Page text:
5. Yes, mortis sounds overly latinate; either thanatos (as Roger noted) or hades would work well though.

    Great idea overall. I would be curious about the relationship of the megadungeon to the rest of the afterlife. Would there be islands of safety within, perhaps a version of the Elysian Fields?

  6. I imagine the Mythic Underworld is a place somewhere deep below, and the dungeon ultimately connects to the vast caves that lead to the River Styx and the ferryman. Wouldn't that be a cool thing to discover in the depths of the dungeon?

    Once you cross the River Styx, you could treat the Underworld pretty much as described in Greek Myth.

    In the Magic the Gathering world, there is a whole class of beings called "The Returned". Dead people who somehow escape the underworld are grayish looking intelligent zombies - they retain their skills, but lost their previous identities to the River of Forgetfulness. Not sure I'd go in the same direction, since I might want there to be things like Raise Dead or Resurrection, but it's intriguing. Rescuing dead people from the underworld is certainly epic and classic.

  7. " It is the gold that lures them to their deaths.

    [...]I want something that aligns with the core values and objectives of basic Dungeons & Dragons; characters risk life and limb plumbing the dark depths of the dungeon to find gold. Gold means experience, power, glory, and fame; it's an objective measurement of a hero's success."

    This brought to my memory the French comic 'Donjon', which is set in a megadungeon that works like a bussiness. Daring heros come attracted by tales of fame and fortune. Some of them escape with sweet loot, but most of them fall prey to the monsters (hired by the dungeon) or the traps. And then the dungeon keep their stuff. X)

  8. Nice concept -- it really does tie together all the elements that make up traditional D&D.

  9. My weekly group is having trouble getting together, so I haven't been throwing a lot of energy at The Black City. It's not dead, but I need to decide if I work on it just for the purposes of getting something together for the public (like a product) instead of preparation for a weekly group. I'm finding it's a much different mind set!

    My thoughts are straying to something like Death Mountain specifically because it'd involve a little less horror and be more high fantasy - a home brew I could run with the kiddos.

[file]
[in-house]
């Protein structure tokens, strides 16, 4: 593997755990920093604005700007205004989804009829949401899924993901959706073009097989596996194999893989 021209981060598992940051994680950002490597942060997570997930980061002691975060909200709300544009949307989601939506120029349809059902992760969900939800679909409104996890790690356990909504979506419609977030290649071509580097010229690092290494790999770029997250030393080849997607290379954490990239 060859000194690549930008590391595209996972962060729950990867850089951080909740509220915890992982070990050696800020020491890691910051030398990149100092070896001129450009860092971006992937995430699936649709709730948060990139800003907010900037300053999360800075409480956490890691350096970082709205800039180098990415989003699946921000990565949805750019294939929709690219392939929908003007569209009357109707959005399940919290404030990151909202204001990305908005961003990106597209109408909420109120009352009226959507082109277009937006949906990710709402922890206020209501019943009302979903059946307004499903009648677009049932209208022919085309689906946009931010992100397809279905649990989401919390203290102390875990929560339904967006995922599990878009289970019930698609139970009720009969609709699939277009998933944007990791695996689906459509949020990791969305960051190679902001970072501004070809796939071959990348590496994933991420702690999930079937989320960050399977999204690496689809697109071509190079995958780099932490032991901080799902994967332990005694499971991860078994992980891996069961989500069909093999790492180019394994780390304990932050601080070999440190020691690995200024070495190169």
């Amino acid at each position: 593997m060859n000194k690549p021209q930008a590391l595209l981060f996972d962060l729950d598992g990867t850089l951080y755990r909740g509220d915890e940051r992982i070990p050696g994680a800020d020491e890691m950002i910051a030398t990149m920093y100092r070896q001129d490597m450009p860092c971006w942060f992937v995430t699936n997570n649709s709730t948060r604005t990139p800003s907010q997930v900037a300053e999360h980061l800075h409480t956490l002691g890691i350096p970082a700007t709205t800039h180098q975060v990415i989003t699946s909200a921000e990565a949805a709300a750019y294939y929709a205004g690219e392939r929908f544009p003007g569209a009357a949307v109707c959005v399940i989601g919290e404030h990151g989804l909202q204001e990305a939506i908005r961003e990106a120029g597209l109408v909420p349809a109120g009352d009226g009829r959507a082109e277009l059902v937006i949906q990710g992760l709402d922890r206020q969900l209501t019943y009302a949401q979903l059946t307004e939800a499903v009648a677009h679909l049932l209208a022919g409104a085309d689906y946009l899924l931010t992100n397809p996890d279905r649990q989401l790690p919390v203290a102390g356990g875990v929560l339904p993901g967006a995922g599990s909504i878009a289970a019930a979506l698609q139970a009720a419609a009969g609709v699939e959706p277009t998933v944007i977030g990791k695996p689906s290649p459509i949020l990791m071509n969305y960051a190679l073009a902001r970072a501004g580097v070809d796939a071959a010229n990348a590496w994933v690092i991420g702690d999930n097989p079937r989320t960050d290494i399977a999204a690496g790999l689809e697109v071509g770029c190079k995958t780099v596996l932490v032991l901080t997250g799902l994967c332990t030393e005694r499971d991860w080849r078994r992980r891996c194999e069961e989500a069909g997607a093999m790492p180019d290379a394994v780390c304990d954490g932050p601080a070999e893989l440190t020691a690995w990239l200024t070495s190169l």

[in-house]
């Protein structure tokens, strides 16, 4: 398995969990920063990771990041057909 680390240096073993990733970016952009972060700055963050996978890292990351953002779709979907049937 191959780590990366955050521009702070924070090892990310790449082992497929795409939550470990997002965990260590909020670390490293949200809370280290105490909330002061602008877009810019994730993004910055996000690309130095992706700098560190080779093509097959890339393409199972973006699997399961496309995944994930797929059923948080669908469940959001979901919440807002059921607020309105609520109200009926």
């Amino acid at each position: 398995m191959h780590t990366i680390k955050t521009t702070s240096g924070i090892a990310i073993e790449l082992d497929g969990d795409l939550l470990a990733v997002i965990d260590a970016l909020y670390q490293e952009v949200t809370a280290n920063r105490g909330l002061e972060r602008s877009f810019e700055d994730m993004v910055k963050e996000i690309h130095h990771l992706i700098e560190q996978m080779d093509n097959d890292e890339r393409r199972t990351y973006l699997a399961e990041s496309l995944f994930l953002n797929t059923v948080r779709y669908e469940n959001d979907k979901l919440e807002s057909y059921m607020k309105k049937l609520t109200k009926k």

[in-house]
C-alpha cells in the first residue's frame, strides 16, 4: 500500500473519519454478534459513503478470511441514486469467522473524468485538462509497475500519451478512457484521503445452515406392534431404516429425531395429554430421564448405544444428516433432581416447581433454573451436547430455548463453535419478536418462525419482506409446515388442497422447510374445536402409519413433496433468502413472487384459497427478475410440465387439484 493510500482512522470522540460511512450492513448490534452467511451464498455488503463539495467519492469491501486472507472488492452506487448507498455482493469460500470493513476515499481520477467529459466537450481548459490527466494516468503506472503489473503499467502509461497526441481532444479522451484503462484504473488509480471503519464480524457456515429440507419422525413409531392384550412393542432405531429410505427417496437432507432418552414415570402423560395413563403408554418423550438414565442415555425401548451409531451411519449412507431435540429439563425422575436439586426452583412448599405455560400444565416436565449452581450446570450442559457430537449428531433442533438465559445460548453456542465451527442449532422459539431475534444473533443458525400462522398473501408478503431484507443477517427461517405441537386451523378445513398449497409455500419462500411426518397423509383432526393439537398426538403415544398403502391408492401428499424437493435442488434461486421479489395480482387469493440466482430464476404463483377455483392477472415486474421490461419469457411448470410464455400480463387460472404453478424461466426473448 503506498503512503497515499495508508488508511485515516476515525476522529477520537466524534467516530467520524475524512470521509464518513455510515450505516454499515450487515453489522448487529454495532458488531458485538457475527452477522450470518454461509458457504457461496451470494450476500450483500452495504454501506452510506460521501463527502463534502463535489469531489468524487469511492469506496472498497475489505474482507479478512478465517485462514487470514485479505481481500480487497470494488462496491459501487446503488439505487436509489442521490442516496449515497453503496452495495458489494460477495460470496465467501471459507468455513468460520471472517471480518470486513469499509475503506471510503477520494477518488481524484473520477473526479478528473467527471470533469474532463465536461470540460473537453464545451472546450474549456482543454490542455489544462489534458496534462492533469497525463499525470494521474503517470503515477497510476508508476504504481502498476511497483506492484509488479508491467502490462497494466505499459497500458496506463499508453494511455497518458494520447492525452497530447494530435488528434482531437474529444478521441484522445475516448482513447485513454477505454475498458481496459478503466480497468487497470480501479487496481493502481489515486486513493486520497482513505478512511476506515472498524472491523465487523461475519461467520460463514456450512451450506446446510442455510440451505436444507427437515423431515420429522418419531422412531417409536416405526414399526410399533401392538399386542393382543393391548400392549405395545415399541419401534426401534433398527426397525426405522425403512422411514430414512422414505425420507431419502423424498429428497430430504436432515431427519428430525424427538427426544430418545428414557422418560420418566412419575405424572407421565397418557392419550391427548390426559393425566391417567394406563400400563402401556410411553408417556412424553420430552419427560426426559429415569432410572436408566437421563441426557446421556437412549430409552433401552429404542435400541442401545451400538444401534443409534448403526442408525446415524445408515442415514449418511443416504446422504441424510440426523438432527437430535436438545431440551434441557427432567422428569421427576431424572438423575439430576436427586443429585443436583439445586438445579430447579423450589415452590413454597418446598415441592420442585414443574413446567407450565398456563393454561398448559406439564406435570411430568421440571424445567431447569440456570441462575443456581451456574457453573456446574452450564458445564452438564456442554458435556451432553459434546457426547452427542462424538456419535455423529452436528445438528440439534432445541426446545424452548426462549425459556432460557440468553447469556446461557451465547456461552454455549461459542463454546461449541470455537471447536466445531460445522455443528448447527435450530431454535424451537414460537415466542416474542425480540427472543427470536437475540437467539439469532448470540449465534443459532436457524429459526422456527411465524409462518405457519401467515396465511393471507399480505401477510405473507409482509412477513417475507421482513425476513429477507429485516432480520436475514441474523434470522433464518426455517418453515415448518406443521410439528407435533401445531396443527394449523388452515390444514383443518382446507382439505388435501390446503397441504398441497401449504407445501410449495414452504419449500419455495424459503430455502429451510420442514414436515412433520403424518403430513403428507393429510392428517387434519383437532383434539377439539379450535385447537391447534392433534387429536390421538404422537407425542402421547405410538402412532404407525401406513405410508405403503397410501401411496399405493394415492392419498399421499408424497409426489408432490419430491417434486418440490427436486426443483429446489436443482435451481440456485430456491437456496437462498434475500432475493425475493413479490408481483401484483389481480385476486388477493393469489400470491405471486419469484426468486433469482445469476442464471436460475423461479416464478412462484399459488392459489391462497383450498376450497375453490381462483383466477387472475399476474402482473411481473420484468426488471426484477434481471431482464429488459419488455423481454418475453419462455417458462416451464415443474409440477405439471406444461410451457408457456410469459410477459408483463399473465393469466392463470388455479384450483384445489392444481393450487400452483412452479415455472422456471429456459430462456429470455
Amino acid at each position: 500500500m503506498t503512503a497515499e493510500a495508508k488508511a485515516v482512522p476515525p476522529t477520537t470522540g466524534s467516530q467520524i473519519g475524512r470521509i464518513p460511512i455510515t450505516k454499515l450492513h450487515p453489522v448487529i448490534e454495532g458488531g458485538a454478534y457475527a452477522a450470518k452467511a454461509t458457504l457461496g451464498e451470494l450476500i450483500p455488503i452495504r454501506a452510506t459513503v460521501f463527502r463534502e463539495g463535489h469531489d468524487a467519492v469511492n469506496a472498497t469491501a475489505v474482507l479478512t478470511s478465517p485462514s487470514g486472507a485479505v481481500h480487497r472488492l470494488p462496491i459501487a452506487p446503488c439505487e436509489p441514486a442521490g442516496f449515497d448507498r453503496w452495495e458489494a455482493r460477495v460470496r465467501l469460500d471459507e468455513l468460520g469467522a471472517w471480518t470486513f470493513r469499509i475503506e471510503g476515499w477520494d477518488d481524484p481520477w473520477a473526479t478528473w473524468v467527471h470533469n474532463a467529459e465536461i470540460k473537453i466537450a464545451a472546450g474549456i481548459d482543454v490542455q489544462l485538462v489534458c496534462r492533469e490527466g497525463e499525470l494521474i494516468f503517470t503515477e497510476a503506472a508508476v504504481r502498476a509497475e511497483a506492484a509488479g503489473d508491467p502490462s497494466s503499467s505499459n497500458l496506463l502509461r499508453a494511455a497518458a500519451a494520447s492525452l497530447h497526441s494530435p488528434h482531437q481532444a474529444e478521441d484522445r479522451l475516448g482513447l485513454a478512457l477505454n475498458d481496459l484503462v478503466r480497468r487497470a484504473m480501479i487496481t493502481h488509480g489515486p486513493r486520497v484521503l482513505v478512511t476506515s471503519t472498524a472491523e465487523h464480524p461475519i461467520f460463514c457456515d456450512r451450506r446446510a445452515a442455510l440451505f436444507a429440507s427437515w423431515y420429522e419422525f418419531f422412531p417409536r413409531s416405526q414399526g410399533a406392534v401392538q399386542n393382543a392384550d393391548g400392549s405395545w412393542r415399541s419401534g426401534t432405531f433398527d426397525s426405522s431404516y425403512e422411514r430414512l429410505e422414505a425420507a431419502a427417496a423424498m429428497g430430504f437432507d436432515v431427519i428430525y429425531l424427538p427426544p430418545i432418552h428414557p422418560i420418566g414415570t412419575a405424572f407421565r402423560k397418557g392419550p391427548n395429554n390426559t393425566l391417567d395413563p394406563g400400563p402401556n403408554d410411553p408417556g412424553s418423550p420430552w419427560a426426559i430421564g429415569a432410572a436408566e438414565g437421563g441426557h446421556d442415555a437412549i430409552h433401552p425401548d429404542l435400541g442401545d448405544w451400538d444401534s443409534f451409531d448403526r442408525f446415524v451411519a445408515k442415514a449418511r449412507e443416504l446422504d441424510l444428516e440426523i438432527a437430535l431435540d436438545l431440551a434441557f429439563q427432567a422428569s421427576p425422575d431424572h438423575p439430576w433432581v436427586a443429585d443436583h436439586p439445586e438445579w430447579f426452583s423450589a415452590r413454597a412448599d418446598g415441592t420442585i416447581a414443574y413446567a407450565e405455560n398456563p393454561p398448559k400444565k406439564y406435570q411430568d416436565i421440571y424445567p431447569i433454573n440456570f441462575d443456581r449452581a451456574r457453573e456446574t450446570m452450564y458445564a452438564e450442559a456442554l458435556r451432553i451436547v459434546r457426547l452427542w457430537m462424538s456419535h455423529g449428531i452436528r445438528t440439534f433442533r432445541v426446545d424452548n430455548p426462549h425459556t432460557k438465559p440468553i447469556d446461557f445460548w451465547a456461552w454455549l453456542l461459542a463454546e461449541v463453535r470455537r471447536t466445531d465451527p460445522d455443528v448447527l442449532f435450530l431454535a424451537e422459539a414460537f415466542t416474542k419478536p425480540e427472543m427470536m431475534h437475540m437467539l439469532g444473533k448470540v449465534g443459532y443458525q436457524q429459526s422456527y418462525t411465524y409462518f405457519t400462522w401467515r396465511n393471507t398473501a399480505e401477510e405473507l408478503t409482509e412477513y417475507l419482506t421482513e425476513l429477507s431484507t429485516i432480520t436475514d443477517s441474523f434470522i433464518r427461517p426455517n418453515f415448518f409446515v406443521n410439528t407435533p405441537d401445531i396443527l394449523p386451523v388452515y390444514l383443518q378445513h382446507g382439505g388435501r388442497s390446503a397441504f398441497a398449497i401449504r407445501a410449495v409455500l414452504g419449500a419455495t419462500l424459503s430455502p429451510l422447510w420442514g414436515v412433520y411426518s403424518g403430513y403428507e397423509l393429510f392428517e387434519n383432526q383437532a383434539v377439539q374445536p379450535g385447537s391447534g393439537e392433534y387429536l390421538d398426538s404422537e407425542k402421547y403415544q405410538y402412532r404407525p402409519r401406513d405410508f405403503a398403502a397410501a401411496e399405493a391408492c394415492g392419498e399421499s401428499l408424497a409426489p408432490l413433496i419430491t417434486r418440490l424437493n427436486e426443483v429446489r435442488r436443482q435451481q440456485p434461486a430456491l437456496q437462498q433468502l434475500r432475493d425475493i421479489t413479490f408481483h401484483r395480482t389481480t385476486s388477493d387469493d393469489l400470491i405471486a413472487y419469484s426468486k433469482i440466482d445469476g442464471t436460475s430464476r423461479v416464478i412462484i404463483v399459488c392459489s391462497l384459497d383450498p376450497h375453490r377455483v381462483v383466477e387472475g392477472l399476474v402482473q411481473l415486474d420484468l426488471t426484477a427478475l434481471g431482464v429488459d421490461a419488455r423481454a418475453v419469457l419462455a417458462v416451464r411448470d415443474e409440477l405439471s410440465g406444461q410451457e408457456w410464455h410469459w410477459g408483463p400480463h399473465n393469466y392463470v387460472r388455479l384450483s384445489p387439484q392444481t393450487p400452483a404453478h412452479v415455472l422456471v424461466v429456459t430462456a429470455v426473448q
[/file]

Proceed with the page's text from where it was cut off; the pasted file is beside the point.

10. Beedo, this is great! I've been puzzling over my own megadungeon-in-a-mountain creation, Stormtop, for months now, but I had never really solved the back story. This works very well. I would probably swap out the Hades stand-in for a combination of Typhon and Echidna. Zeus imprisoned Typhon beneath Mt. Etna, and Echidna, the Mother of All Monsters, and her children were allowed to live to challenge future heroes. I would have the Hades-type secretly scheming against the other gods and throw in a Hades cult faction. But here's the thing I can't quite puzzle out: If this is and always has been just Hades' sprawling deathtrap, that can explain the treasure/traps/boons as laid out in your post -- but what about conventional dungeon dressing? Why would Hades put a kitchen or lounge or armoire or laboratory in his dungeon? What would you do to fill the hundreds of obligatory "empty" rooms in Death Mountain? The closest I've come to a solution is a false history, in which the dungeon is believed to have been the center of power of a forgotten Atlantis-type empire. The secret is that there never was such an empire, the empire and its trappings in the mountain are literally "dungeon dressing" so that heroes do not realize what they are up against. Thanks for your great blog!

    1. I really like the idea of using Typhon and Echidna as inspirations.

      However, your question about dungeon dressing got me thinking too much - so I'm going to make it its own post - I'll share some thoughts in the next day or so as I get them on paper.

      Glad you liked the Death Mountain idea.